Dying is bad enough, but death by bad cinema is truly tragic.
On January 27, 1951, sixty years ago today, the United States government detonated its first atomic bomb in the new Nevada Proving Grounds, an hour’s drive north of Las Vegas. The blast was reportedly seen as far away as San Francisco.
Hundreds of above-ground nuclear tests followed at the site over the next several years, many with U.S. Army personnel stationed near the blasts to test the effects of radiation on ground troops.
The tests had another group of unwitting human guinea pigs in 1953: the cast and crew of the big-budget disaster, The Conqueror.
This ill-fated production starred John Wayne in the role of Genghis Khan – one of the worst casting mishaps in history – and was filmed over thirteen grueling weeks near St. George, Utah, just downwind from the test site. After the filming in Utah concluded, producer Howard Hughes compounded the problem by bringing sixty tons of irradiated soil back to Hollywood to dress up the sets during retakes.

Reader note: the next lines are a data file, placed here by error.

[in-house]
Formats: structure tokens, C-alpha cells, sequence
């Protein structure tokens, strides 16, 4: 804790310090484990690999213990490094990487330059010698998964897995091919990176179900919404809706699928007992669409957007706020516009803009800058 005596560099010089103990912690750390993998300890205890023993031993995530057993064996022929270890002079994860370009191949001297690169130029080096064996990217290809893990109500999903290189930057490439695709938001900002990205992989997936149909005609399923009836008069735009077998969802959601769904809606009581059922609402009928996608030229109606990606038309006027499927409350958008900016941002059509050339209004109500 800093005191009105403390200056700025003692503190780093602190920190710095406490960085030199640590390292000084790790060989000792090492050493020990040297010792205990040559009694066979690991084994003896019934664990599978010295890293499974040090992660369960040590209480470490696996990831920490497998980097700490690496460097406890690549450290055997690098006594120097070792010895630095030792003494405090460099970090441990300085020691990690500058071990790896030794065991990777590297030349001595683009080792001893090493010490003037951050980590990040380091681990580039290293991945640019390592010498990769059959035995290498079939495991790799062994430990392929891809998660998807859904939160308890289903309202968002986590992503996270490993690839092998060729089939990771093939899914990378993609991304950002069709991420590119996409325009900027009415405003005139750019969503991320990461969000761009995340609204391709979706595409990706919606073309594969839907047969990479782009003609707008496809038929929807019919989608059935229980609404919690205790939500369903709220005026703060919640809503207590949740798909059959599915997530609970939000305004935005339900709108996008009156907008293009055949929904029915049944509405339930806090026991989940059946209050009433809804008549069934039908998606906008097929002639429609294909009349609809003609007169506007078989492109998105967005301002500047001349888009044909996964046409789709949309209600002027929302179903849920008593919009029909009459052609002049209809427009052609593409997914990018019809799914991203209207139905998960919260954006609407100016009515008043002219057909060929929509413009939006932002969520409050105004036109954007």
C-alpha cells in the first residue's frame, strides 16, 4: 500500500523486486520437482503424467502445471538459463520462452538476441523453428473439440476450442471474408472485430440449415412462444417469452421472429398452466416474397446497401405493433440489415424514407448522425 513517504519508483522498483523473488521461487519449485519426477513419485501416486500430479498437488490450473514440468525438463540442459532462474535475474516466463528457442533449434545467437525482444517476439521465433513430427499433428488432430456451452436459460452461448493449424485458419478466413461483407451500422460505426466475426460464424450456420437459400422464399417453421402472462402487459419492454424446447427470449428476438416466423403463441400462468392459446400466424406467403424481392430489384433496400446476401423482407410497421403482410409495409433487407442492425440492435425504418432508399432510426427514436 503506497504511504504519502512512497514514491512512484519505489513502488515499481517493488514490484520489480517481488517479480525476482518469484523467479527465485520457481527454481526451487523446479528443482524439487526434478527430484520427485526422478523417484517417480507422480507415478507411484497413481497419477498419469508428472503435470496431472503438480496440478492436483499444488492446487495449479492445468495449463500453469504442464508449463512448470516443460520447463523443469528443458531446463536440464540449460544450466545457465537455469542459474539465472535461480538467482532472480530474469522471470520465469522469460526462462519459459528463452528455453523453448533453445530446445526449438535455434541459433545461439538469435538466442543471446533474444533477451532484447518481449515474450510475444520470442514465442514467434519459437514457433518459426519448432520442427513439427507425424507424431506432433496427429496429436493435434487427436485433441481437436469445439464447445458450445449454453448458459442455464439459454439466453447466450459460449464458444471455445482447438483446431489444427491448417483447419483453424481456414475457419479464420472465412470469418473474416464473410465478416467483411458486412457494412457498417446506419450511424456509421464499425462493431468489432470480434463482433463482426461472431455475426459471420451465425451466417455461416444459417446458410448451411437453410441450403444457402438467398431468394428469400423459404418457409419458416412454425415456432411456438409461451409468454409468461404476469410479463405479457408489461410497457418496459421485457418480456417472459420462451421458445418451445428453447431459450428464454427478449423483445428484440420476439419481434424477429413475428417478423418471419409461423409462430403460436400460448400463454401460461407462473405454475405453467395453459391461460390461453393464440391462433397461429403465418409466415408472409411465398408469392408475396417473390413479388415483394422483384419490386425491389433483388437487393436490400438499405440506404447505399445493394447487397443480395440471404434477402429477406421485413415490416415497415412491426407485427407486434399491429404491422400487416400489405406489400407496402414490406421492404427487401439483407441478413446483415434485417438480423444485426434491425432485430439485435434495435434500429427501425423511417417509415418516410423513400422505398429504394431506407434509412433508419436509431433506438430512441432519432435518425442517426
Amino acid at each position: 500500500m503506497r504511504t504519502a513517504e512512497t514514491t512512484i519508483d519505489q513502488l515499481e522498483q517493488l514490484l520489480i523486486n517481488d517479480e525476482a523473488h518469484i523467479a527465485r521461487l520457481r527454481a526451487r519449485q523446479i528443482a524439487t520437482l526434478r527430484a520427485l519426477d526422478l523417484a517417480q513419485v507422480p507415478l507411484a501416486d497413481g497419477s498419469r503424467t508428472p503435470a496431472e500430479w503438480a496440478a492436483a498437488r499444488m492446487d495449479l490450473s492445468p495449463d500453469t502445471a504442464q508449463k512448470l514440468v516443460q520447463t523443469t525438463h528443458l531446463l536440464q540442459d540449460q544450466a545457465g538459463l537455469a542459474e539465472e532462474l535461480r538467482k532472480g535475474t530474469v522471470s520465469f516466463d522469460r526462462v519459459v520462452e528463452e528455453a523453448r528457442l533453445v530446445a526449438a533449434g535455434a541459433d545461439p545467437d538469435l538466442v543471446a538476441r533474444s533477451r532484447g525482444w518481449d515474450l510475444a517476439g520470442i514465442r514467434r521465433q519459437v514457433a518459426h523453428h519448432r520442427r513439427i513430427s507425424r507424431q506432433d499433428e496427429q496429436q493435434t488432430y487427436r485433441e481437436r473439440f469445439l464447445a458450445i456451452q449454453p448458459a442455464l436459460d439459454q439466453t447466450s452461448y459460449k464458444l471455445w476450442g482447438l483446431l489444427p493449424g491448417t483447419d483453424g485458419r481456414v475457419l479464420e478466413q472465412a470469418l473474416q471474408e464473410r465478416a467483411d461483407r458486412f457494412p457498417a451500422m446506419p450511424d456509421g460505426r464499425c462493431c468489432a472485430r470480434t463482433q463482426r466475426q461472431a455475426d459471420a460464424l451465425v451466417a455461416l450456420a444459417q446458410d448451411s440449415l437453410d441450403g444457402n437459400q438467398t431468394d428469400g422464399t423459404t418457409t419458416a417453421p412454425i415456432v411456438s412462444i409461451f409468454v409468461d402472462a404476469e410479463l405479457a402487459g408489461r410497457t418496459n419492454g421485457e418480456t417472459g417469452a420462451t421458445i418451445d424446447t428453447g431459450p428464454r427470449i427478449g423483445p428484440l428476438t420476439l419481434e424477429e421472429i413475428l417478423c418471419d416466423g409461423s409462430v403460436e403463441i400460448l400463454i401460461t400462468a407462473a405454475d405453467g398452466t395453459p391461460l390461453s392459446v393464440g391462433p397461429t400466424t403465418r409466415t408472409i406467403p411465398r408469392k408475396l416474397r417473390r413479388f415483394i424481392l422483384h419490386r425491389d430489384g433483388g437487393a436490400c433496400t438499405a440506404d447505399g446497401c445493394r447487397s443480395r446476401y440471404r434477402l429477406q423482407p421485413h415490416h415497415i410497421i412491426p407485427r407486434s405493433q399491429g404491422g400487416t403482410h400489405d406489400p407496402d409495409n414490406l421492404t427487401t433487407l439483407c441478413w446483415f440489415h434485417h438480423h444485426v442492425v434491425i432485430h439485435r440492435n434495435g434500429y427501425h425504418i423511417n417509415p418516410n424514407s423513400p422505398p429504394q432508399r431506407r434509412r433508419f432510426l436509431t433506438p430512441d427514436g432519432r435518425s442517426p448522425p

Everyone on the production knew about the atomic tests, but had been reassured by the government that the bombs were safe.
Governmental guarantees didn’t prevent the cancer deaths of director Dick Powell, as well as nearly the entire starring cast, including Wayne, Susan Hayward, Agnes Moorehead, and John Hoyt. Pedro Armendariz, another star of the film, committed suicide a few years when he developed terminal kidney cancer.
While it was not surprising that lung cancer claimed the lives of John Wayne and Agnes Moorehead, two of the biggest smokers in Hollywood, what is statistically significant is that within 25 years of the film’s release, 91 of the 220 cast and crew members on the set developed some form of cancer – a rate three-times the national average – and 46 had died of the disease.
About the only thing worse than these figures is the film itself.
The Conqueror, which attempts to turn one of the greatest murderers in human history into a sympathetic character, is quite simply one of the worst movies ever made.